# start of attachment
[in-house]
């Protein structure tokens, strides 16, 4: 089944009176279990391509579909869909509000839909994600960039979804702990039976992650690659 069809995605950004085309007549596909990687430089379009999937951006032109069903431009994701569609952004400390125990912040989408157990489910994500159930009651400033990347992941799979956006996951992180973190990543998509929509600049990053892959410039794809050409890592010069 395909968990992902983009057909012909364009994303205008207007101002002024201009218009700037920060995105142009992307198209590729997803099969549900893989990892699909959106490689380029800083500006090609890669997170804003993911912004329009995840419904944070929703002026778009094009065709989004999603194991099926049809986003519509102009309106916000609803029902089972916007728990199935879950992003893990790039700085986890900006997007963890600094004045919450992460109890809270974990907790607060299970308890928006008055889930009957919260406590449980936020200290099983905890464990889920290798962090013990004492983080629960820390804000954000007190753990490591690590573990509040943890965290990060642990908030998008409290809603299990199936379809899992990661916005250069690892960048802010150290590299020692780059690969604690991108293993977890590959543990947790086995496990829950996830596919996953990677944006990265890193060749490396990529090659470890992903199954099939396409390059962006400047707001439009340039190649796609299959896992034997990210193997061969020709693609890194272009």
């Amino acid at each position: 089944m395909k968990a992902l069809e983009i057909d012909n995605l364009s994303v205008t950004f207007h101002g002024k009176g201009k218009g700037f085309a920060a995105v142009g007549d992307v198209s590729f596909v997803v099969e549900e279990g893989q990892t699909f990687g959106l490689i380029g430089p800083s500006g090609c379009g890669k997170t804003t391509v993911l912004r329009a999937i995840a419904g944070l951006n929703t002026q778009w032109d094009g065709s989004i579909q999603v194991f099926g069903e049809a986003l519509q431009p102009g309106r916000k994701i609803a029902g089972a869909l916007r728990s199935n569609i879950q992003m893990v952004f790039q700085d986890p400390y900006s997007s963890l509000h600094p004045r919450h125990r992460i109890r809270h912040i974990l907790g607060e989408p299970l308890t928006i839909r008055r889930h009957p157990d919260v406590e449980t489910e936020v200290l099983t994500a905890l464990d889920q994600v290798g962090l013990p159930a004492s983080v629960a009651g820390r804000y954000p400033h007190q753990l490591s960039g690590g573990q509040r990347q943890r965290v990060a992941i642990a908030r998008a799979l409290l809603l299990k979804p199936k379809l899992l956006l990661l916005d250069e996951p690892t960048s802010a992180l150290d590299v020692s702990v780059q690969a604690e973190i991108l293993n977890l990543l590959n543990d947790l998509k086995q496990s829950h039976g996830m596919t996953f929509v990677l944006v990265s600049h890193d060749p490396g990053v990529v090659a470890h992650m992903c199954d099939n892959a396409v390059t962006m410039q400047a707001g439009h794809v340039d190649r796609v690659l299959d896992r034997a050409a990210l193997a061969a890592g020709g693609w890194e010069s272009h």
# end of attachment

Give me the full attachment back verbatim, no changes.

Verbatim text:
[in-house]
């Protein structure tokens, strides 16, 4: 089944009176279990391509579909869909509000839909994600960039979804702990039976992650690659 069809995605950004085309007549596909990687430089379009999937951006032109069903431009994701569609952004400390125990912040989408157990489910994500159930009651400033990347992941799979956006996951992180973190990543998509929509600049990053892959410039794809050409890592010069 395909968990992902983009057909012909364009994303205008207007101002002024201009218009700037920060995105142009992307198209590729997803099969549900893989990892699909959106490689380029800083500006090609890669997170804003993911912004329009995840419904944070929703002026778009094009065709989004999603194991099926049809986003519509102009309106916000609803029902089972916007728990199935879950992003893990790039700085986890900006997007963890600094004045919450992460109890809270974990907790607060299970308890928006008055889930009957919260406590449980936020200290099983905890464990889920290798962090013990004492983080629960820390804000954000007190753990490591690590573990509040943890965290990060642990908030998008409290809603299990199936379809899992990661916005250069690892960048802010150290590299020692780059690969604690991108293993977890590959543990947790086995496990829950996830596919996953990677944006990265890193060749490396990529090659470890992903199954099939396409390059962006400047707001439009340039190649796609299959896992034997990210193997061969020709693609890194272009």
């Amino acid at each position: 089944m395909k968990a992902l069809e983009i057909d012909n995605l364009s994303v205008t950004f207007h101002g002024k009176g201009k218009g700037f085309a920060a995105v142009g007549d992307v198209s590729f596909v997803v099969e549900e279990g893989q990892t699909f990687g959106l490689i380029g430089p800083s500006g090609c379009g890669k997170t804003t391509v993911l912004r329009a999937i995840a419904g944070l951006n929703t002026q778009w032109d094009g065709s989004i579909q999603v194991f099926g069903e049809a986003l519509q431009p102009g309106r916000k994701i609803a029902g089972a869909l916007r728990s199935n569609i879950q992003m893990v952004f790039q700085d986890p400390y900006s997007s963890l509000h600094p004045r919450h125990r992460i109890r809270h912040i974990l907790g607060e989408p299970l308890t928006i839909r008055r889930h009957p157990d919260v406590e449980t489910e936020v200290l099983t994500a905890l464990d889920q994600v290798g962090l013990p159930a004492s983080v629960a009651g820390r804000y954000p400033h007190q753990l490591s960039g690590g573990q509040r990347q943890r965290v990060a992941i642990a908030r998008a799979l409290l809603l299990k979804p199936k379809l899992l956006l990661l916005d250069e996951p690892t960048s802010a992180l150290d590299v020692s702990v780059q690969a604690e973190i991108l293993n977890l990543l590959n543990d947790l998509k086995q496990s829950h039976g996830m596919t996953f929509v990677l944006v990265s600049h890193d060749p490396g990053v990529v090659a470890h992650m992903c199954d099939n892959a396409v390059t962006m410039q400047a707001g439009h794809v340039d190649r796609v690659l299959d896992r034997a050409a990210l193997a061969a890592g020709g693609w890194e010069s272009h």